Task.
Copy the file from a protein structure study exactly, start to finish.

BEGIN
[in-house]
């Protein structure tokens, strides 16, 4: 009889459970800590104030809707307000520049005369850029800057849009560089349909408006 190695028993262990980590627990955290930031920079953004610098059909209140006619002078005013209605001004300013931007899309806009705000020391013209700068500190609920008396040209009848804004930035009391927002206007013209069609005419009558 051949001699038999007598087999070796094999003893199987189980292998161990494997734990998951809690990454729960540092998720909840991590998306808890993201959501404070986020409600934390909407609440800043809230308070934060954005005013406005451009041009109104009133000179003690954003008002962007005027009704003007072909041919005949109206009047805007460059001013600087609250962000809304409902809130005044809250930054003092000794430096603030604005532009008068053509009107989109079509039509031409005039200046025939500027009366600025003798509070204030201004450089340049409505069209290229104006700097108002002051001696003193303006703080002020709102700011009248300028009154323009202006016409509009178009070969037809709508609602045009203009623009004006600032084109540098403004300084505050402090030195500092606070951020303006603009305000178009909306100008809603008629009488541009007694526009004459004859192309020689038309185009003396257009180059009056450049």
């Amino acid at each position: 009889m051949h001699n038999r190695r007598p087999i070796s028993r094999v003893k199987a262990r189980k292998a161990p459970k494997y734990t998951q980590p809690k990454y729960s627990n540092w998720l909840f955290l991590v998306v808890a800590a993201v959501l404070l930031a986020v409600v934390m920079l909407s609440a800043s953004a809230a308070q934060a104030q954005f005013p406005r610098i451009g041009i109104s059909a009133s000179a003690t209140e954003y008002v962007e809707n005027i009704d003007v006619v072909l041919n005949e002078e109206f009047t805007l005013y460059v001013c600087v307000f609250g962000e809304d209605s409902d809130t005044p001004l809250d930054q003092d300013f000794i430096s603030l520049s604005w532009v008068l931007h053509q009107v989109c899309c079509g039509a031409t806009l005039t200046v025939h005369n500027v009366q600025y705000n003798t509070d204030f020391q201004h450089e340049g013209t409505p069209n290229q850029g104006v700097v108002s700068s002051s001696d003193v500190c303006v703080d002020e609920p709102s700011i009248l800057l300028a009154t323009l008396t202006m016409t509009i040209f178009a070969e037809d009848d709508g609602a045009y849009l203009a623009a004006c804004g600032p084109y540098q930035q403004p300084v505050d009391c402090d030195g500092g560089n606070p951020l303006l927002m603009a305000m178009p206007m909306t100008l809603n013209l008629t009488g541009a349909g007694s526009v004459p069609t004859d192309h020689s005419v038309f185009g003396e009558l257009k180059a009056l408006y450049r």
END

[in-house]
């Protein structure tokens, strides 16, 4: 009889459970800590104030809707307000520049005369850029800057849009560089349909408006 190695028993262990980590627990955290930031920079953004610098059909209140006619002078005013209605001004300013931007899309806009705000020391013209700068500190609920008396040209009848804004930035009391927002206007013209069609005419009558 051949001699038999007598087999070796094999003893199987189980292998161990494997734990998951809690990454729960540092998720909840991590998306808890993201959501404070986020409600934390909407609440800043809230308070934060954005005013406005451009041009109104009133000179003690954003008002962007005027009704003007072909041919005949109206009047805007460059001013600087609250962000809304409902809130005044809250930054003092000794430096603030604005532009008068053509009107989109079509039509031409005039200046025939500027009366600025003798509070204030201004450089340049409505069209290229104006700097108002002051001696003193303006703080002020709102700011009248300028009154323009202006016409509009178009070969037809709508609602045009203009623009004006600032084109540098403004300084505050402090030195500092606070951020303006603009305000178009909306100008809603008629009488541009007694526009004459004859192309020689038309185009003396257009180059009056450049």
């Amino acid at each position: 009889m051949h001699n038999r190695r007598p087999i070796s028993r094999v003893k199987a262990r189980k292998a161990p459970k494997y734990t998951q980590p809690k990454y729960s627990n540092w998720l909840f955290l991590v998306v808890a800590a993201v959501l404070l930031a986020v409600v934390m920079l909407s609440a800043s953004a809230a308070q934060a104030q954005f005013p406005r610098i451009g041009i109104s059909a009133s000179a003690t209140e954003y008002v962007e809707n005027i009704d003007v006619v072909l041919n005949e002078e109206f009047t805007l005013y460059v001013c600087v307000f609250g962000e809304d209605s409902d809130t005044p001004l809250d930054q003092d300013f000794i430096s603030l520049s604005w532009v008068l931007h053509q009107v989109c899309c079509g039509a031409t806009l005039t200046v025939h005369n500027v009366q600025y705000n003798t509070d204030f020391q201004h450089e340049g013209t409505p069209n290229q850029g104006v700097v108002s700068s002051s001696d003193v500190c303006v703080d002020e609920p709102s700011i009248l800057l300028a009154t323009l008396t202006m016409t509009i040209f178009a070969e037809d009848d709508g609602a045009y849009l203009a623009a004006c804004g600032p084109y540098q930035q403004p300084v505050d009391c402090d030195g500092g560089n606070p951020l303006l927002m603009a305000m178009p206007m909306t100008l809603n013209l008629t009488g541009a349909g007694s526009v004459p069609t004859d192309h020689s005419v038309f185009g003396e009558l257009k180059a009056l408006y450049r």